Is there a quick-fix for climate change?

Mount Pinatubo in the Philippines exploded in 1991 with terrifying effects. It was the second-largest volcanic eruption of the 20th century and by far the biggest in a densely populated area.

By Michael Richardson

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Published: Fri 19 Nov 2010, 9:53 PM

Last updated: Thu 2 Apr 2015, 10:29 AM

Advanced warning saved thousands of lives before avalanches of molten ash and mud roared down the flanks of the mountain, filling valleys with volcanic deposits up to 200 metres thick and displacing more than 200,000 people.

The eruption’s ash rose 35 kilometres into the air with a menacing cloud, providing a hint into how geo-engineering might stem the effects of climate change. Nearly 20 million metric tons of sulfur dioxide gas was injected into the upper atmosphere where it combined with other materials to form sulfuric-acid particles. These sulfate aerosols acted as a giant sunshade, reflecting solar radiation back into space, thus cooling earth’s surface.

Dispersal of the aerosols around the world in the jet stream caused global temperatures to drop temporarily by 0.5 degrees Celsius for about two years, a level not far short of the increase at that time in the average land and sea surface temperature since the start of the Industrial Revolution.

International climate-change negotiations are intended to prevent ever-larger amounts of greenhouse gas emissions, mainly from burning fossil fuels and clearing forests for agriculture, from spewing into the atmosphere and raising the mean global temperature to 2 degrees C, a threshold for dangerous climate change adopted by the abortive United Nations conference in Copenhagen last December. But in subsequent negotiations there’s been little progress on a binding agreement to take the costly steps needed to reduce global warming gases by preserving forests and deploying low-carbon energy sources, such as nuclear, hydro, wind and solar power, on a wide scale.

The scientific panel advising the UN has warned that without such cuts, the temperature could rise by as much as another 4 degrees C by the end of the century, increasing the risk of dangerous, even catastrophic climate change because of the long-lasting effects of carbon dioxide, the main global warming gas from human activity, once it reaches the atmosphere.

The Royal Society, Britain’s national academy of science, added impetus to moves for further funding and study of geo-engineering, with a 2009 report that suggests, unless future efforts to slow greenhouse gas emission are more successful, additional action is necessary. The report cautions about uncertainties in the effectiveness, costs and environmental impacts of geo-engineering technologies.

A dust storm from inland Australia that swept across the states of New South Wales and southern Queensland in September 2009, deposited thousands of tons of nitrogen and phosphate in the Tasman Sea between Australia and New Zealand, stimulating phytoplankton growth. By one estimate, 8 million tons of carbon dioxide was captured by an extra 2 million tons of phytoplankton.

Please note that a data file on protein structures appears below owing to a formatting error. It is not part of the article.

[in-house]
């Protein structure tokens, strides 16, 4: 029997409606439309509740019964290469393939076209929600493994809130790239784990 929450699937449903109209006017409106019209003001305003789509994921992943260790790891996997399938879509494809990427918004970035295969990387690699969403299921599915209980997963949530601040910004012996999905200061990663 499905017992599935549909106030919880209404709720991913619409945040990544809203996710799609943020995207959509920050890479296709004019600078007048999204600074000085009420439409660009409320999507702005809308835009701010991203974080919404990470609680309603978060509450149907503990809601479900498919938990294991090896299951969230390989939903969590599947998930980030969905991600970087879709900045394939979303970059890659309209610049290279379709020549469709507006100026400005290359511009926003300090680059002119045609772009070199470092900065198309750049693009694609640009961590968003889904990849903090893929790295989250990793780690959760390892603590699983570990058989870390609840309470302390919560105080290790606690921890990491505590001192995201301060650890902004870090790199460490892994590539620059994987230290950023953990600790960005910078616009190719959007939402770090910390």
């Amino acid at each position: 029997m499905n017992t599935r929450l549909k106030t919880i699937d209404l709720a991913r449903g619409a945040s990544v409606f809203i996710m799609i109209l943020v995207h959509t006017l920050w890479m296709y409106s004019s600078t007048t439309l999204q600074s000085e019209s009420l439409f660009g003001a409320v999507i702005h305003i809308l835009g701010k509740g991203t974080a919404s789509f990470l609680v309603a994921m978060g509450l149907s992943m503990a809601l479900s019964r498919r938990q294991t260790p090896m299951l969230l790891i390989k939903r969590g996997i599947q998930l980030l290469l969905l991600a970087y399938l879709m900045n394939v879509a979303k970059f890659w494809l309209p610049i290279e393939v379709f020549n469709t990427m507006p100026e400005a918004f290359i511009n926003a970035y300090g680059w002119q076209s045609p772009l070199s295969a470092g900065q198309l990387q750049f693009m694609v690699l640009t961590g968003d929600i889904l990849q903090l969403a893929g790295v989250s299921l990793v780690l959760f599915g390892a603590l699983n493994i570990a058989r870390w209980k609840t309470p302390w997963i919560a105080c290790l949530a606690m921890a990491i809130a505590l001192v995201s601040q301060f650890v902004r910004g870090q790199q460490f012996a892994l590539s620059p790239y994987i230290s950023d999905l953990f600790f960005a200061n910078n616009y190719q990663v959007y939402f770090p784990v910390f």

Of course, geo-engineering raises thorny environmental, geopolitical and governance issues. Would it work as planned without side-effects? Who would decide if and when to deploy geo-engineering techniques? Should the decision be in government hands?

The debate is set to intensify. On October 29, the US Congress received two reports on geo-engineering, both calling for more coordinated research. At about the same time in Nagoya, Japan, an intergovernmental conference to protect global biodiversity proposed a moratorium on large-scale geo-engineering experiments “until there is an adequate scientific basis on which to justify such activities and appropriate consideration of the associated risks.”

The US space agency, NASA, has said that geo-engineering could provide a way to slow global warming until carbon emissions can be reduced enough to prevent catastrophic climate change. Critics worry about the side-effects. Fertilising the seas could cause dead zones and toxic blooms that harm aquatic life. Adding large amounts of sulphate aerosols to the upper atmosphere could cool the planet, stop melting polar ice and slow sea-level rise.

However, interventions might also reduce Asian monsoon rainfall, deplete earth’s protective ozone layer and reduce sunlight for solar power. In addition, it would blur the skies, erode incentives to cut greenhouse gas emissions and do nothing to stop ocean acidification that threatens sealife.

The 2006 climate change report for the British government compiled by Sir Nicholas Stern, former chief economist of the World Bank, called for international action to cut global warming emissions from human activity. The report warned that unless emissions stabilise in 20 years and fell after that, the overall costs and risks of climate change would be equivalent to losing at least 5 per cent of world GDP each year.

Studies show that although the average global temperature could be lowered by seeding the stratosphere, wisps of jet stream might leave some regions too warm and others too cool. Pete Irvine, climate scientist at Bristol University and lead author of a study on geo-engineering impacts, warns of disagreements between countries and regions over any future schemes. He says, “Some may be better off without any geo-engineering while others may do better with a large amount.”

Apportioning the burden of cutting greenhouse gases still causes acrimonious debate among governments after years of negotiation. Putting Plan G into effect is also likely to be fraught with contention.

Michael Richardson, a former Asia editor of the International Herald Tribune, is a visiting senior research fellow at the Institute of South East Asian Studies in Singapore © 2010 Yale Center for the Study of Globalisation

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